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[dropcap]R[/dropcap]ight about now I’m not sure who I appreciate more; Malcolm Butler for making the play that saved the Super Bowl for the Patriots, or the NFL Network for constantly replaying the game so that I can enjoy that moment over and over again. Of course, mixed in with all that enjoyment and appreciation is the knowledge that if the “vaunted” Asante Samuel could have held onto a far easier interception back in February, 2008, then the Patriots are perfect, we are spared having to see replays of the David Tyree catch, and perhaps best of all, the ’72 Dolphins go away. If I’m coming across as a bit random in my thoughts, think I can be forgiven. After all, after watching  a game like SB XLIX, which followed two weeks of enough mindless talk to be be mistaken for C-Span covering Congress, it’s difficult to focus on the moments and reflections that mean the most to me. But I’ll try.




Malcolm Butler, Julian Edelman, Mickey Mouse
Malcolm Butler and Julian Edelman celebrate with Mickey Mouse. (Disney Parks)

I would really like to use this moment to gloat over the fact that in my preseason preview, I predicted that the addition of Darrelle Revis to the Pats defensive backfield would be a key factor in helping them win the Super Bowl. What stops me in mid gloat is that fact that, along with a large part of Patriots Nation, I jumped off their band wagon after a weak start and their Week 4 thumping by the Kansas City Chiefs. I went as far as to wonder if Tom Brady might indeed finish his career somewhere else. Even though I was very encouraged by the improved play of the Pats’ offensive line, I was speculating that their struggles at the end of the season, combined with Brady’s habit of trying to force at least one pass to Rob Gronkowski in the end zone, would lead to an untimely departure from the playoffs. I was obviously wrong. I should have maintained my faith in the ability of Bill Belichick to make adjustments, to utilize the skills of his players and to be totally prepared for each and every game situation. (Just ask Malcolm Butler about that last point.) Although I didn’t get the final score right, I can at least take some credit in getting right that New England would win by four.




Jeremy Lane
Wanna see something gross? (Harry How/Getty)

It seemed like every time you turned around another Seattle defender was being helped to the locker room, usually after an interception. Jeremy Lane broke his arm on vicious hit by Danny Amendola, of all people, and DE Cliff Avril suffered a concussion when hit by Brandon Bolden. In general, the bigger, stronger defensive backfield of the Seahawks had a great deal of trouble with the smaller quicker Patriots receivers, as the 5′ 11″ 195 pound Amendola went 5/11, 48 yards, 1 TD, and the 5’10”, 200 pound Julian Edelman had 109 yards on 9 catches, and 1 TD. New England had 377 yards of total offense against the number one defense in the league, with Brady going 37/50 for 348 yards, and 4 TDs. If Brady takes a little bit care of the ball, the Pats might well have won fairly easily.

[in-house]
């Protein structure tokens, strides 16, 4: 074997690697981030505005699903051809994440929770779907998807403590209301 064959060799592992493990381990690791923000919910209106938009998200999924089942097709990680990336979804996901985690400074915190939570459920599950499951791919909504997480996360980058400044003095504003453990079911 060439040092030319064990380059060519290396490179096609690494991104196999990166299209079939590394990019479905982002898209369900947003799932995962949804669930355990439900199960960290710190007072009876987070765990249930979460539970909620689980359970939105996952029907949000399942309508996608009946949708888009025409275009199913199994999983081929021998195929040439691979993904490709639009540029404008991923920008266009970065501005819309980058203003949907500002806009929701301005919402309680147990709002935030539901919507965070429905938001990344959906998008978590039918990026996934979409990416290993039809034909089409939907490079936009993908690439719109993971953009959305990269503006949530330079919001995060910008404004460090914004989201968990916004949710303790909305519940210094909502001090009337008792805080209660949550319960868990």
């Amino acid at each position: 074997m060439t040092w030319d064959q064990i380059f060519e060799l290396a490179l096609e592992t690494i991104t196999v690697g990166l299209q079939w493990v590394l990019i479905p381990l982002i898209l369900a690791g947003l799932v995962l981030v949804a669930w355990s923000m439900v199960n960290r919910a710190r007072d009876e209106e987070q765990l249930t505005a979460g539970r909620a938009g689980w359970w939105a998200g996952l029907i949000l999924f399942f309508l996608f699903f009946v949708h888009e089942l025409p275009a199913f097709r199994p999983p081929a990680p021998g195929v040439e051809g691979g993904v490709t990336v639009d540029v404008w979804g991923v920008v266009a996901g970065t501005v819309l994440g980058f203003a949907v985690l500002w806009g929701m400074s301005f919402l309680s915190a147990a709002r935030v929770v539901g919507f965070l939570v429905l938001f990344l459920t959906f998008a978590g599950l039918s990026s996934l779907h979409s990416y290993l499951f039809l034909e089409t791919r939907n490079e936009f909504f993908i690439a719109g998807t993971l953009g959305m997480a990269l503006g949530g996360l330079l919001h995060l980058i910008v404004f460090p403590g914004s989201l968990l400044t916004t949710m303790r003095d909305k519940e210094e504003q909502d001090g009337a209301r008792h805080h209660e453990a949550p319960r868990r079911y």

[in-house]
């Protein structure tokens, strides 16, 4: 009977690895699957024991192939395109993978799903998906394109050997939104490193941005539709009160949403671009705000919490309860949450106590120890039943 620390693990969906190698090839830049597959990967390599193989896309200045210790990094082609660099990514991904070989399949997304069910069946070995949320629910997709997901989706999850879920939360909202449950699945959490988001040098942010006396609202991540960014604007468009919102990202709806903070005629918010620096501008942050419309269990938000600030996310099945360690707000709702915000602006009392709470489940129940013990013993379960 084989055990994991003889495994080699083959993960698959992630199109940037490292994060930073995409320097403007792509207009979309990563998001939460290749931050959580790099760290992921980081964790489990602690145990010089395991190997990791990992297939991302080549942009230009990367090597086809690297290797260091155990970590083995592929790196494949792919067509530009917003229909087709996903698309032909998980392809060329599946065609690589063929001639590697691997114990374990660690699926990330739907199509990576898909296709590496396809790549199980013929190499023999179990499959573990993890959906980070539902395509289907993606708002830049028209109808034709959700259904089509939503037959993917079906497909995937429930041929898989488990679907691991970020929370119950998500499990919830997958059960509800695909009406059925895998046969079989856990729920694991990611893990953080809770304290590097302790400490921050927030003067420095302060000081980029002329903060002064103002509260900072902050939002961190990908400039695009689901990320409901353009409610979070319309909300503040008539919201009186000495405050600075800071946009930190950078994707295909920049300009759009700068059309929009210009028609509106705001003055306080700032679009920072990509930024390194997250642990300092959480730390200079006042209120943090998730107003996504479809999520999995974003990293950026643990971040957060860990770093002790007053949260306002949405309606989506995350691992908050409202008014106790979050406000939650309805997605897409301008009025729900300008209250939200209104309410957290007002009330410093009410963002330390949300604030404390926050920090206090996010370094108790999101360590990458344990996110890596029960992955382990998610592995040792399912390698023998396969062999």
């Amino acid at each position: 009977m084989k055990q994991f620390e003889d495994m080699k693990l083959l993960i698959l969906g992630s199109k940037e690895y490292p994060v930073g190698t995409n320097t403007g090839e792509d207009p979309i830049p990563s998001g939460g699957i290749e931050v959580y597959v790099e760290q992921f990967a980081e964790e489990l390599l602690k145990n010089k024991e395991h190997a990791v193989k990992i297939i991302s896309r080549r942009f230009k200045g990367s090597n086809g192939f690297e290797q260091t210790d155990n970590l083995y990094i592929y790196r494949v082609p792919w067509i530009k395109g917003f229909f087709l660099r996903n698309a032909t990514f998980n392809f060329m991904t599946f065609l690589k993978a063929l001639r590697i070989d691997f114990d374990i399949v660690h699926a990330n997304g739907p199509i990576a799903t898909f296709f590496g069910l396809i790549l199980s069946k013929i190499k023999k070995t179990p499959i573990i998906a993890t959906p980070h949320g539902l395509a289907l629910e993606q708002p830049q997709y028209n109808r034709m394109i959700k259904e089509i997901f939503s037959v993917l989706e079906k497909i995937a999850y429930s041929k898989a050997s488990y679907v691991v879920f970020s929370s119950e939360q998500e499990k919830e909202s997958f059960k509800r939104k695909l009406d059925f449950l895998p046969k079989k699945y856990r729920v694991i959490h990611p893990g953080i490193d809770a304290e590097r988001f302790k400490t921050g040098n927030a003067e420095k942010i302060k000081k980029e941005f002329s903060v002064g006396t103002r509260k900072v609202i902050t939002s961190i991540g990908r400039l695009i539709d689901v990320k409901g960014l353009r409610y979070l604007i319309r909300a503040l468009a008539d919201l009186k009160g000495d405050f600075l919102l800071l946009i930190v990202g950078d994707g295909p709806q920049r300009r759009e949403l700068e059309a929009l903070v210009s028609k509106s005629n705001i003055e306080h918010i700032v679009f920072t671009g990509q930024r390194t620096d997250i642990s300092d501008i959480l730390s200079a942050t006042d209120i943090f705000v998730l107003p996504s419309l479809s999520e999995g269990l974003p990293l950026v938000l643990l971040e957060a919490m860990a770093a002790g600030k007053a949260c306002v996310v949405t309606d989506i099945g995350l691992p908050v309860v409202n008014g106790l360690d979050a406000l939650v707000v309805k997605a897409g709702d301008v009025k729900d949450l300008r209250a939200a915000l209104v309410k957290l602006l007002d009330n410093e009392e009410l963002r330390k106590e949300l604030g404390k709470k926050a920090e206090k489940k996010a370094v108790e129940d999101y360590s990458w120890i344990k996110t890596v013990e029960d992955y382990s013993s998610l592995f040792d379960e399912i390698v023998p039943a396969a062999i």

Marshawn Lynch
Should Carroll have called this play in the last minute? (AP)

I know it’s a stretch, but let’s face it Pete went from singing songs of joy, to the blues in about a heart beat. Did he out think himself, or just not think it through enough? I admit I too thought he had done the Pats a favor by not running Marshawn Lynch from the one, but let’s take a closer look at it. Lynch was only 1/5 this year scoring on runs from the one, and 5/12 for his career. Not the sure thing we were assuming. But of all the possible pass plays and options he had to chose from, that was weakest. I have to believe a fake to Lynch, and QB Russell Wilson likely has an easy path to the end zone. Although perhaps we shouldn’t assume that either, given the reactions of Malcolm Butler, I have to believe he runs Wilson down and forces a fumble.




Gisele Bundchen
At least we don’t have to worry about this lady anymore. (Getty Images)

There is a great deal more I could go on about, and likely will before long, such as the outstanding play on defense by Rob Ninkovich, Vince Wilfork, Alan Branch, and Jamie Collins. There’s also the fact that Revis gave up only one pass the entire game, and that was seriously aided by a questionably placed official. I could also go on about a fine showing by the offensive line that allowed just one sack, or their strong special teams play. But for now, I think I’ll just leave you with the realization that the “Gisele Curse” has been broken, and the thought that a fourth Super Bowl win for the Patriots sure has a nice ring to it.


Featured image courtesy of: Getty Images

About Jerry Ballgame

The personification of "old school", Jerry Ballgame was born in the shadow of Dr. Naismith's peach basket, and baptized in that "Dirty Water." Designated by his "Uncle" Ted, to keep an eye on things, he's here to tell everyone what his view is like from the Hub of the Universe.